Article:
Example IV
in a suitable reaction zone, the improvement
which comprises forming a mixture of steam and
A boric oxide-alumina catalyst was prepared as
follows: A quantity of granules of an adsorptive 20 boric acid, and passing said mixture through the
alumina was boiled under re?ux with 2 volumes of
a 25.9% aqueous solution of boric acid for 18
hours. The aqueous boric acid solution was re
moved and the impregnated alumina was then
dried at 110° C. and ?nally calcined at 500° C. for 25
reaction zone with the ?uid carbonaceous re
actant to be converted.
4. In a process for effecting a catalytic con
version of a carbonaceous material at an elevated
temperature with a catalyst consisting essentially
6 hours. The resulting catalyst contained about
of about l0%—20% boric oxide and 80%~90% alu
minum wherein the carbonaceous material to be
converted is passed in a ?uid state in ‘contact with
boric acid, the amount of steam being equivalent
the catalyst in a suitable reaction zone, the im
to 10 cc. of water per minute per liter of catalyst. 30 provement which comprises forming a mixture of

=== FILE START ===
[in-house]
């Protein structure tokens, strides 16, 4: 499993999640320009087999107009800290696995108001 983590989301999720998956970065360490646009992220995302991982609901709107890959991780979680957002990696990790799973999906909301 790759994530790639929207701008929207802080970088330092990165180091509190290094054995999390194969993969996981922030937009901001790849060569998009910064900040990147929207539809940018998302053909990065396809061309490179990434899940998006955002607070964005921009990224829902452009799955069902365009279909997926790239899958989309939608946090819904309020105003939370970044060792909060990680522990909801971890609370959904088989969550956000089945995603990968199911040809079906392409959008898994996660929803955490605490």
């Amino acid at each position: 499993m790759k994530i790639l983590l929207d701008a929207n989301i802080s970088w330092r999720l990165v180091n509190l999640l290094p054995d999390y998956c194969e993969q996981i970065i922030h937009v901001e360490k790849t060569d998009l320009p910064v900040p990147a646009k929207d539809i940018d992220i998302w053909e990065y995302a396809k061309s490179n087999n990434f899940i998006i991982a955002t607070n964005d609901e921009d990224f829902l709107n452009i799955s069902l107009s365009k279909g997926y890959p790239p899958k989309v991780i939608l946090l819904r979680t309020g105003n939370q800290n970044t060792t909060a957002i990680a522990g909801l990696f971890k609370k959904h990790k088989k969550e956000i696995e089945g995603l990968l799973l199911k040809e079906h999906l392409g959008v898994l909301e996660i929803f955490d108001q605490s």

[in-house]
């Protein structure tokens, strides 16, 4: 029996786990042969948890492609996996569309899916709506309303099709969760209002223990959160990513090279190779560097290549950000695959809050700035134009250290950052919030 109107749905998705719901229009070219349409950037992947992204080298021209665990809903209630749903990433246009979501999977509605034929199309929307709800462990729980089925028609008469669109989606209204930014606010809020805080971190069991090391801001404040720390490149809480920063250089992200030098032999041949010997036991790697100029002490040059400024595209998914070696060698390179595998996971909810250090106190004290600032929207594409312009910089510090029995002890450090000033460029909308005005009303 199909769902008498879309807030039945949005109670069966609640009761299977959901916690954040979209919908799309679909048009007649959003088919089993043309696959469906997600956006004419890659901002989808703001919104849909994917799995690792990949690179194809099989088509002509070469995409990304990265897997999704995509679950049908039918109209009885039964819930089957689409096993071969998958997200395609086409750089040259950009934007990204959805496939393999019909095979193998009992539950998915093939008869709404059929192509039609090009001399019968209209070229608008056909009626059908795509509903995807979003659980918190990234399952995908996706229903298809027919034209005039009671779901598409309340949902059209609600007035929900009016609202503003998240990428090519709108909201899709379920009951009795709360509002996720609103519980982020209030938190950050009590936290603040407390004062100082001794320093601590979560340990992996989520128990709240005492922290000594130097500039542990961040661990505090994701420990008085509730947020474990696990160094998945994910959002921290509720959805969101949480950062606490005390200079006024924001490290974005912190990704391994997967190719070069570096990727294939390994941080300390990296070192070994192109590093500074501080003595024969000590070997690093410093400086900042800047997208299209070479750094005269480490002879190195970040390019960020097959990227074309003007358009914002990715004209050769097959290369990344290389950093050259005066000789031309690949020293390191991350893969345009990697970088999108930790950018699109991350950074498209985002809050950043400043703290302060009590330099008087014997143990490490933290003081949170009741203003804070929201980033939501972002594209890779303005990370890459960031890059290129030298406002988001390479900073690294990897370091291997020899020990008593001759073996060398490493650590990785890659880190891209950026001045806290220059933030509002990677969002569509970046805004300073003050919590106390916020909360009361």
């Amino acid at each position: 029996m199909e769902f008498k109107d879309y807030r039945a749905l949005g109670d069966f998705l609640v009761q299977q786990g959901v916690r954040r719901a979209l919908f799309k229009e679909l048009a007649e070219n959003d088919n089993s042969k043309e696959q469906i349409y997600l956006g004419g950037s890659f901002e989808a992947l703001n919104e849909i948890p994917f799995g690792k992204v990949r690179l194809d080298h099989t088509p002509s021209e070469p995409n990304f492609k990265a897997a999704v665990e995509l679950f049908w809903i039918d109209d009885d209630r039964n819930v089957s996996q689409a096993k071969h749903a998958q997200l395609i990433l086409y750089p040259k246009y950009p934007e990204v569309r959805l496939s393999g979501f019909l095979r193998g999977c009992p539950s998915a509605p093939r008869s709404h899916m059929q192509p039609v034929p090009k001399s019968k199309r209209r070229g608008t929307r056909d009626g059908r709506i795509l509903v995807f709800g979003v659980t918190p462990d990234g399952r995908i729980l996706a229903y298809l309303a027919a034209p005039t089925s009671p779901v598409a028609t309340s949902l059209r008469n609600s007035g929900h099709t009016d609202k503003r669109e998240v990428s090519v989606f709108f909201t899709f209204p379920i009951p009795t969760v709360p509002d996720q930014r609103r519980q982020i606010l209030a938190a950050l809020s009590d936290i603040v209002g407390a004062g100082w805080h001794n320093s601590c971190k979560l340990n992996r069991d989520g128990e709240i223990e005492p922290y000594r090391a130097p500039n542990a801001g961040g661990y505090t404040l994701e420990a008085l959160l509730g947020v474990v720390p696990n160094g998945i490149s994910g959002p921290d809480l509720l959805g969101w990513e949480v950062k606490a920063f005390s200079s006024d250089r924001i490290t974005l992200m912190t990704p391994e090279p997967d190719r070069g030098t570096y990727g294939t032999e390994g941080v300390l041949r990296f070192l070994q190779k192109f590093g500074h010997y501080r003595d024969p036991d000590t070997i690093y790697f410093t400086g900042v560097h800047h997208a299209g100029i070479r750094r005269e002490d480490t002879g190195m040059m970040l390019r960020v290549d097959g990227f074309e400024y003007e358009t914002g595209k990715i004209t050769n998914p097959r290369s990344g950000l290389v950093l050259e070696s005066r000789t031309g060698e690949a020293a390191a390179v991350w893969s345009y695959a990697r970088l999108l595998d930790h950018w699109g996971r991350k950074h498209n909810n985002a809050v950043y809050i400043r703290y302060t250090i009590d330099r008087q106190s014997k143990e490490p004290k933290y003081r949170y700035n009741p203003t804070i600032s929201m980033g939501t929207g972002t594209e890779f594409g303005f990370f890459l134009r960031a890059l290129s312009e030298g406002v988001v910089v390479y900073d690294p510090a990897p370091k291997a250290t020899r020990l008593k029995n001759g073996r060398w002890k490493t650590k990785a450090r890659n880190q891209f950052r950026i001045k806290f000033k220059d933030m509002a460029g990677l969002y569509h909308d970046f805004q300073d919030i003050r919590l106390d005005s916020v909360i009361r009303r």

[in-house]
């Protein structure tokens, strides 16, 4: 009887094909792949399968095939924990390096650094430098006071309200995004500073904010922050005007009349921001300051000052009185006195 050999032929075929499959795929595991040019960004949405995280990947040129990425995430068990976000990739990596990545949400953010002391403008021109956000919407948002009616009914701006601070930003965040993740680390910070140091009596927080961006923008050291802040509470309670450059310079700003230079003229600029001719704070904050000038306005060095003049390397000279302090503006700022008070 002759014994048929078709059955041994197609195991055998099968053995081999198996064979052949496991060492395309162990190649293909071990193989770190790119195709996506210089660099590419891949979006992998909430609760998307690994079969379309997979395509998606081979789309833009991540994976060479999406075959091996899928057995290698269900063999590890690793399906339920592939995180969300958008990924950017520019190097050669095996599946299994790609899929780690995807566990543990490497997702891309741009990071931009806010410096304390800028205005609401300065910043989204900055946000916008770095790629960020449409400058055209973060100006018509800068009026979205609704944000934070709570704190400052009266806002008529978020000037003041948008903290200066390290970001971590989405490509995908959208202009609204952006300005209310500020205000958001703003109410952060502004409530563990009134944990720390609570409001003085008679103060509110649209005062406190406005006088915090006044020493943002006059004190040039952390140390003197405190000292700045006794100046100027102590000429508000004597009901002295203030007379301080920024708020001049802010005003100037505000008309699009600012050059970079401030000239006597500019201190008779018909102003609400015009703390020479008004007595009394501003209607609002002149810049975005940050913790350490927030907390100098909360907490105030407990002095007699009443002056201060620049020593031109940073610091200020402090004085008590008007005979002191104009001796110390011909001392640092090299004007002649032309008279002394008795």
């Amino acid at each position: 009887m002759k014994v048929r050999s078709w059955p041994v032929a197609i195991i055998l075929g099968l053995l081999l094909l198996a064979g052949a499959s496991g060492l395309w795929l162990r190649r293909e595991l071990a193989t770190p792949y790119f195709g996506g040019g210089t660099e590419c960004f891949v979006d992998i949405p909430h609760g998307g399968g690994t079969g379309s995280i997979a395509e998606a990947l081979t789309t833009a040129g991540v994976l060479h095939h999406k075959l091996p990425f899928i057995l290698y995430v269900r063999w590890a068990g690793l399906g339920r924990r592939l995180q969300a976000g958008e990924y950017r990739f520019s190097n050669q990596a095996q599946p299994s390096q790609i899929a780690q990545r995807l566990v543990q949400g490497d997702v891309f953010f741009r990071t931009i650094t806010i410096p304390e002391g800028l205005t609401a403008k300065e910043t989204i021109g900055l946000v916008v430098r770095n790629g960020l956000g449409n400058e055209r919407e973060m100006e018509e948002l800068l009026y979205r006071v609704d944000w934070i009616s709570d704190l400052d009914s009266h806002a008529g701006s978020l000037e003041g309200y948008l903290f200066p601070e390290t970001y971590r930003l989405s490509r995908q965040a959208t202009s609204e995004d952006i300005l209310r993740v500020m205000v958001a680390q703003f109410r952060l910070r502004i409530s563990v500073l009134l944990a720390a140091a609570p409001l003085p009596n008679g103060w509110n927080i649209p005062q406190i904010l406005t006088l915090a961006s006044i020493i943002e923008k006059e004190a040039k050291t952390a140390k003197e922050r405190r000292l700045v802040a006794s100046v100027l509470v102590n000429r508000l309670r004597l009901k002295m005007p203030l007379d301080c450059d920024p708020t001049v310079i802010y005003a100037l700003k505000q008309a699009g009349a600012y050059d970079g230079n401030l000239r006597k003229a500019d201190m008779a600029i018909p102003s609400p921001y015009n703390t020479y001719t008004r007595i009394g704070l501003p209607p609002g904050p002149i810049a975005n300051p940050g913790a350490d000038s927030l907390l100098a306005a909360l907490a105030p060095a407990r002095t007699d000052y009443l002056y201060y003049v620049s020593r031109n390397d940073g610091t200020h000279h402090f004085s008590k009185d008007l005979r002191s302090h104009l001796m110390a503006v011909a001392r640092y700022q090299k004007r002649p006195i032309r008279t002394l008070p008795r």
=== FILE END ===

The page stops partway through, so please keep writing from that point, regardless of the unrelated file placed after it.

The activity of the catalyst after such treatment
steam and boric 'acid, and passing said mixture
through the reaction zone with the ?uid car
(as measured in catalytic cracking) was about
91 % of the initial activity.
bonaceous reactant to be converted.
12.6% B203. This catalyst was treated for 8
hours at 565° C. with a mixture of steam and
Example
A catalyst prepared as described above in Ex
ample IV was treated for 8 hours at 565° C. with
a mixture of steam and boric acid produced by
?ash evaporating a boric acid solution contain
5. In a process for e?ecting a catalytic con
35 version of a carbonaceous material at an elevated
temperature with a catalyst consisting essentially
of an adsorptive ‘alumina obtained by the partial
dehydration or an alumina .trihydrate crystallized
from an alkaline aluminate solution, said adsorp~
ing the equivalent of 1% B203, the rate of steam 40 tive alumina having incorporated on the available
surface between about 1.5><10-4 and 9.5><10-‘1
introduction being equivalent to 10 cc. of water
grams of boric oxide per square meter, wherein
per minute per liter of catalyst. After this treat
the carbonaceous material to be converted is
ment the activity of the catalyst (as measured
passed in a ?uid state in contact with the catalyst
in catalytic cracking) was about 93% of the
45 in a suitable reaction zone, the improvement
initial activity.
which comprises forming a mixture of steam and
Example VI
boric acid, and passing said mixture through the
A boric oxide-alumina catalyst, prepared by
reaction zone with the ?uid carbonaceous re
actant to be converted.
impregnating granules of an adsorptive alumina